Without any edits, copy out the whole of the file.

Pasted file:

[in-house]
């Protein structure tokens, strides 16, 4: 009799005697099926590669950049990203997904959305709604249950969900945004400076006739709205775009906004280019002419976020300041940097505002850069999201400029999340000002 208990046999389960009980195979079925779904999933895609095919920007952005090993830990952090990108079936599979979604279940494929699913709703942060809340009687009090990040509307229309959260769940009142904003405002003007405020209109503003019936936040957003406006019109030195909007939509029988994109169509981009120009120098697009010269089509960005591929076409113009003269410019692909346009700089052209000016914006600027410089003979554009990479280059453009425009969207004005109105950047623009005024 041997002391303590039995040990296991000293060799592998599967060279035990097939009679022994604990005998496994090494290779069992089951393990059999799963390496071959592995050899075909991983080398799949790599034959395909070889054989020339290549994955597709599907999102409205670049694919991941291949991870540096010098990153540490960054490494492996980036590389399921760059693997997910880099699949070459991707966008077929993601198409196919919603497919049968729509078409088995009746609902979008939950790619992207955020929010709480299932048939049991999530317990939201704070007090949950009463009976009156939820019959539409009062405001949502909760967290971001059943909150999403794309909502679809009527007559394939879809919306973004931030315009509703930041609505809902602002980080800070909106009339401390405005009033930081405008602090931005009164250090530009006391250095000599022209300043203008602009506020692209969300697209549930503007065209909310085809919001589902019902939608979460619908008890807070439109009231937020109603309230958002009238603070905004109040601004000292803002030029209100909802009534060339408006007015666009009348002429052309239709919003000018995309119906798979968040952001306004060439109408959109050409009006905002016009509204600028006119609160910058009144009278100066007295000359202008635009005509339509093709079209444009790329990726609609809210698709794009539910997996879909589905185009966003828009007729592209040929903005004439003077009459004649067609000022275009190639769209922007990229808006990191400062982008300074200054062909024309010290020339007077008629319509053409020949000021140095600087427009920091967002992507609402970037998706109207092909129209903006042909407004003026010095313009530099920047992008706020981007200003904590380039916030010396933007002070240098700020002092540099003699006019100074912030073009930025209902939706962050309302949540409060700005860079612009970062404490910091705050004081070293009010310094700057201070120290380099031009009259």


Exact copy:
[in-house]
């Protein structure tokens, strides 16, 4: 009799005697099926590669950049990203997904959305709604249950969900945004400076006739709205775009906004280019002419976020300041940097505002850069999201400029999340000002 208990046999389960009980195979079925779904999933895609095919920007952005090993830990952090990108079936599979979604279940494929699913709703942060809340009687009090990040509307229309959260769940009142904003405002003007405020209109503003019936936040957003406006019109030195909007939509029988994109169509981009120009120098697009010269089509960005591929076409113009003269410019692909346009700089052209000016914006600027410089003979554009990479280059453009425009969207004005109105950047623009005024 041997002391303590039995040990296991000293060799592998599967060279035990097939009679022994604990005998496994090494290779069992089951393990059999799963390496071959592995050899075909991983080398799949790599034959395909070889054989020339290549994955597709599907999102409205670049694919991941291949991870540096010098990153540490960054490494492996980036590389399921760059693997997910880099699949070459991707966008077929993601198409196919919603497919049968729509078409088995009746609902979008939950790619992207955020929010709480299932048939049991999530317990939201704070007090949950009463009976009156939820019959539409009062405001949502909760967290971001059943909150999403794309909502679809009527007559394939879809919306973004931030315009509703930041609505809902602002980080800070909106009339401390405005009033930081405008602090931005009164250090530009006391250095000599022209300043203008602009506020692209969300697209549930503007065209909310085809919001589902019902939608979460619908008890807070439109009231937020109603309230958002009238603070905004109040601004000292803002030029209100909802009534060339408006007015666009009348002429052309239709919003000018995309119906798979968040952001306004060439109408959109050409009006905002016009509204600028006119609160910058009144009278100066007295000359202008635009005509339509093709079209444009790329990726609609809210698709794009539910997996879909589905185009966003828009007729592209040929903005004439003077009459004649067609000022275009190639769209922007990229808006990191400062982008300074200054062909024309010290020339007077008629319509053409020949000021140095600087427009920091967002992507609402970037998706109207092909129209903006042909407004003026010095313009530099920047992008706020981007200003904590380039916030010396933007002070240098700020002092540099003699006019100074912030073009930025209902939706962050309302949540409060700005860079612009970062404490910091705050004081070293009010310094700057201070120290380099031009009259």